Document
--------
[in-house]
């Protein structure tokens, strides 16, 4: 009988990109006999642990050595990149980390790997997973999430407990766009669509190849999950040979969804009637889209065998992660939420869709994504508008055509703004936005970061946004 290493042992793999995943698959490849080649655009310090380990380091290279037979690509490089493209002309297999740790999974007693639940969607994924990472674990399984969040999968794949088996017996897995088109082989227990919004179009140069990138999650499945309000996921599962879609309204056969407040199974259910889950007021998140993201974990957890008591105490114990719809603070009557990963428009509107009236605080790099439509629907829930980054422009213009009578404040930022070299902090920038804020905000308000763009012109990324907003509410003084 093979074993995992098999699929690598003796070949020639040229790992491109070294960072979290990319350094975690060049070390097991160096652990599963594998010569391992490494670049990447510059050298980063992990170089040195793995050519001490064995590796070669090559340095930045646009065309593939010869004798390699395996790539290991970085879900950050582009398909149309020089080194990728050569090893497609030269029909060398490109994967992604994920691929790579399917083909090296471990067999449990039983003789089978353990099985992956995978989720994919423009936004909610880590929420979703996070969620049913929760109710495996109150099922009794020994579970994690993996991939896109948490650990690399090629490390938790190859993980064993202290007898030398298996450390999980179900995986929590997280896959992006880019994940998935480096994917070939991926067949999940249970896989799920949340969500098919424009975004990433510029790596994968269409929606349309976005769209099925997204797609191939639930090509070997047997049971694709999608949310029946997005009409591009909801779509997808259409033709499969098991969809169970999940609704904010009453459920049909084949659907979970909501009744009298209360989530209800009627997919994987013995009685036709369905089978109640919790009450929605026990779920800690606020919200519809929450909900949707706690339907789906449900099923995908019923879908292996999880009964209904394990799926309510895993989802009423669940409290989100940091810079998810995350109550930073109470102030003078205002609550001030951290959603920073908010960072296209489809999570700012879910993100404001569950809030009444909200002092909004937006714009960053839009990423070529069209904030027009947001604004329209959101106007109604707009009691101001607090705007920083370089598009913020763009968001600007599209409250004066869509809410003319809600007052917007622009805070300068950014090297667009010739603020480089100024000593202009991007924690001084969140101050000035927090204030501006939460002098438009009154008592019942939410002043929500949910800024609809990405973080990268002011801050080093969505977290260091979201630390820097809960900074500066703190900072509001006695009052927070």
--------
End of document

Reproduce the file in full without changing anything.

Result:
[in-house]
């Protein structure tokens, strides 16, 4: 009988990109006999642990050595990149980390790997997973999430407990766009669509190849999950040979969804009637889209065998992660939420869709994504508008055509703004936005970061946004 290493042992793999995943698959490849080649655009310090380990380091290279037979690509490089493209002309297999740790999974007693639940969607994924990472674990399984969040999968794949088996017996897995088109082989227990919004179009140069990138999650499945309000996921599962879609309204056969407040199974259910889950007021998140993201974990957890008591105490114990719809603070009557990963428009509107009236605080790099439509629907829930980054422009213009009578404040930022070299902090920038804020905000308000763009012109990324907003509410003084 093979074993995992098999699929690598003796070949020639040229790992491109070294960072979290990319350094975690060049070390097991160096652990599963594998010569391992490494670049990447510059050298980063992990170089040195793995050519001490064995590796070669090559340095930045646009065309593939010869004798390699395996790539290991970085879900950050582009398909149309020089080194990728050569090893497609030269029909060398490109994967992604994920691929790579399917083909090296471990067999449990039983003789089978353990099985992956995978989720994919423009936004909610880590929420979703996070969620049913929760109710495996109150099922009794020994579970994690993996991939896109948490650990690399090629490390938790190859993980064993202290007898030398298996450390999980179900995986929590997280896959992006880019994940998935480096994917070939991926067949999940249970896989799920949340969500098919424009975004990433510029790596994968269409929606349309976005769209099925997204797609191939639930090509070997047997049971694709999608949310029946997005009409591009909801779509997808259409033709499969098991969809169970999940609704904010009453459920049909084949659907979970909501009744009298209360989530209800009627997919994987013995009685036709369905089978109640919790009450929605026990779920800690606020919200519809929450909900949707706690339907789906449900099923995908019923879908292996999880009964209904394990799926309510895993989802009423669940409290989100940091810079998810995350109550930073109470102030003078205002609550001030951290959603920073908010960072296209489809999570700012879910993100404001569950809030009444909200002092909004937006714009960053839009990423070529069209904030027009947001604004329209959101106007109604707009009691101001607090705007920083370089598009913020763009968001600007599209409250004066869509809410003319809600007052917007622009805070300068950014090297667009010739603020480089100024000593202009991007924690001084969140101050000035927090204030501006939460002098438009009154008592019942939410002043929500949910800024609809990405973080990268002011801050080093969505977290260091979201630390820097809960900074500066703190900072509001006695009052927070």